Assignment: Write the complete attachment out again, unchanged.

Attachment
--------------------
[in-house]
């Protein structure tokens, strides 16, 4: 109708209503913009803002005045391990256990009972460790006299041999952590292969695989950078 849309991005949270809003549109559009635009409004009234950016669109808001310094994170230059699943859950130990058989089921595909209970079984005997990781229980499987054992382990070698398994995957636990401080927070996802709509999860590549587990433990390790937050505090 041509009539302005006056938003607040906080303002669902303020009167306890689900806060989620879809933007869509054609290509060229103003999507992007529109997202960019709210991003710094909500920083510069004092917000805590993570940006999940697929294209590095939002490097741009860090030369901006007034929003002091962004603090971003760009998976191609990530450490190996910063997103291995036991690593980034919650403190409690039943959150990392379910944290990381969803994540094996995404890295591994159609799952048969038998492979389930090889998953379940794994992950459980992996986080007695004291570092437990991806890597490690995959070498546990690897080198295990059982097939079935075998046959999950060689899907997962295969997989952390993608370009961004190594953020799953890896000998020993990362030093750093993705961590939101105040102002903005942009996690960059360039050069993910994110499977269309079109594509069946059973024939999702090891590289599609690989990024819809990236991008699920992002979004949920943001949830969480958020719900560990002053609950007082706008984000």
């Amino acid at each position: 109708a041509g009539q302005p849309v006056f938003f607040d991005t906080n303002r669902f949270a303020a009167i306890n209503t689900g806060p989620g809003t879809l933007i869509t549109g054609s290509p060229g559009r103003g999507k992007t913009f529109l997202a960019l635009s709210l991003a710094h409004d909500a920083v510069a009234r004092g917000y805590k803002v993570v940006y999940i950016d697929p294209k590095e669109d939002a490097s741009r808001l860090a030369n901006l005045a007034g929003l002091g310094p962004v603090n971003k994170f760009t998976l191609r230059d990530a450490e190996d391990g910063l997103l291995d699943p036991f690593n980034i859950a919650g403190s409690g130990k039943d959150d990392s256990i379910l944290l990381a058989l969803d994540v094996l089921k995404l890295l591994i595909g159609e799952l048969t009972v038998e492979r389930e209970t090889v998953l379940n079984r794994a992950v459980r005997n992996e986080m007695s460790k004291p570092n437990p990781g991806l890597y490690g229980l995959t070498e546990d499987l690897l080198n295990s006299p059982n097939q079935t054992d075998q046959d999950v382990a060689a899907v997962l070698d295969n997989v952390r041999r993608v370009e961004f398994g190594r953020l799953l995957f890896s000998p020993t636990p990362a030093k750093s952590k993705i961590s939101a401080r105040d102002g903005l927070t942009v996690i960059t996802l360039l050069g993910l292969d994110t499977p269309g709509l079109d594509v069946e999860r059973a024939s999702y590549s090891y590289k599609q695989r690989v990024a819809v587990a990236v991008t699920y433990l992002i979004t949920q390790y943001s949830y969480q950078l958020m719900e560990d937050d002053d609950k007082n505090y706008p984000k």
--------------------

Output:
[in-house]
């Protein structure tokens, strides 16, 4: 109708209503913009803002005045391990256990009972460790006299041999952590292969695989950078 849309991005949270809003549109559009635009409004009234950016669109808001310094994170230059699943859950130990058989089921595909209970079984005997990781229980499987054992382990070698398994995957636990401080927070996802709509999860590549587990433990390790937050505090 041509009539302005006056938003607040906080303002669902303020009167306890689900806060989620879809933007869509054609290509060229103003999507992007529109997202960019709210991003710094909500920083510069004092917000805590993570940006999940697929294209590095939002490097741009860090030369901006007034929003002091962004603090971003760009998976191609990530450490190996910063997103291995036991690593980034919650403190409690039943959150990392379910944290990381969803994540094996995404890295591994159609799952048969038998492979389930090889998953379940794994992950459980992996986080007695004291570092437990991806890597490690995959070498546990690897080198295990059982097939079935075998046959999950060689899907997962295969997989952390993608370009961004190594953020799953890896000998020993990362030093750093993705961590939101105040102002903005942009996690960059360039050069993910994110499977269309079109594509069946059973024939999702090891590289599609690989990024819809990236991008699920992002979004949920943001949830969480958020719900560990002053609950007082706008984000």
């Amino acid at each position: 109708a041509g009539q302005p849309v006056f938003f607040d991005t906080n303002r669902f949270a303020a009167i306890n209503t689900g806060p989620g809003t879809l933007i869509t549109g054609s290509p060229g559009r103003g999507k992007t913009f529109l997202a960019l635009s709210l991003a710094h409004d909500a920083v510069a009234r004092g917000y805590k803002v993570v940006y999940i950016d697929p294209k590095e669109d939002a490097s741009r808001l860090a030369n901006l005045a007034g929003l002091g310094p962004v603090n971003k994170f760009t998976l191609r230059d990530a450490e190996d391990g910063l997103l291995d699943p036991f690593n980034i859950a919650g403190s409690g130990k039943d959150d990392s256990i379910l944290l990381a058989l969803d994540v094996l089921k995404l890295l591994i595909g159609e799952l048969t009972v038998e492979r389930e209970t090889v998953l379940n079984r794994a992950v459980r005997n992996e986080m007695s460790k004291p570092n437990p990781g991806l890597y490690g229980l995959t070498e546990d499987l690897l080198n295990s006299p059982n097939q079935t054992d075998q046959d999950v382990a060689a899907v997962l070698d295969n997989v952390r041999r993608v370009e961004f398994g190594r953020l799953l995957f890896s000998p020993t636990p990362a030093k750093s952590k993705i961590s939101a401080r105040d102002g903005l927070t942009v996690i960059t996802l360039l050069g993910l292969d994110t499977p269309g709509l079109d594509v069946e999860r059973a024939s999702y590549s090891y590289k599609q695989r690989v990024a819809v587990a990236v991008t699920y433990l992002i979004t949920q390790y943001s949830y969480q950078l958020m719900e560990d937050d002053d609950k007082n505090y706008p984000k």